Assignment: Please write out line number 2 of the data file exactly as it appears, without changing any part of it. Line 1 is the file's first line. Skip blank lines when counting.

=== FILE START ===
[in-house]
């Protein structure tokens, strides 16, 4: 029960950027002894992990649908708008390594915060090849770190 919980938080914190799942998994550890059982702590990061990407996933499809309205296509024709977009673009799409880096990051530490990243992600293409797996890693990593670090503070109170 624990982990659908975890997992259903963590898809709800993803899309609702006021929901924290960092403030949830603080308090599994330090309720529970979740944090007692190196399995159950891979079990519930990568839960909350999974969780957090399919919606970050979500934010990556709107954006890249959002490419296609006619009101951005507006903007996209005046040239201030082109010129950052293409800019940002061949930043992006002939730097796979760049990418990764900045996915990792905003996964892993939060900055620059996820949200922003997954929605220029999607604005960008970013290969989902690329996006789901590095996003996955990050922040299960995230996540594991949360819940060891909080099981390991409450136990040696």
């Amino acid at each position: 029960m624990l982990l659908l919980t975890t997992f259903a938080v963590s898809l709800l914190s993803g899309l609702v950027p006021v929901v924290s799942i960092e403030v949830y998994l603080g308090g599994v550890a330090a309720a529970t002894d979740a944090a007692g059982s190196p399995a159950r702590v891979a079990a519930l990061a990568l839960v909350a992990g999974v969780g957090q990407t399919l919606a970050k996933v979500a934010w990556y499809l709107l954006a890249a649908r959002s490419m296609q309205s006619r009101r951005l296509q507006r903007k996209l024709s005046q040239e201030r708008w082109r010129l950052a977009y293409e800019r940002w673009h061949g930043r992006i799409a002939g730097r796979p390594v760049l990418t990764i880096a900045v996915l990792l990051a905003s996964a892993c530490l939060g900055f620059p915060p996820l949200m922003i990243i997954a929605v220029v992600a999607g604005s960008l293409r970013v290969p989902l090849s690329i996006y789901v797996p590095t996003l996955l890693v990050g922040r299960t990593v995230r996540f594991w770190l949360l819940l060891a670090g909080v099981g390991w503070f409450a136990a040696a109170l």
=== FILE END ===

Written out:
């Protein structure tokens, strides 16, 4: 029960950027002894992990649908708008390594915060090849770190 919980938080914190799942998994550890059982702590990061990407996933499809309205296509024709977009673009799409880096990051530490990243992600293409797996890693990593670090503070109170 624990982990659908975890997992259903963590898809709800993803899309609702006021929901924290960092403030949830603080308090599994330090309720529970979740944090007692190196399995159950891979079990519930990568839960909350999974969780957090399919919606970050979500934010990556709107954006890249959002490419296609006619009101951005507006903007996209005046040239201030082109010129950052293409800019940002061949930043992006002939730097796979760049990418990764900045996915990792905003996964892993939060900055620059996820949200922003997954929605220029999607604005960008970013290969989902690329996006789901590095996003996955990050922040299960995230996540594991949360819940060891909080099981390991409450136990040696």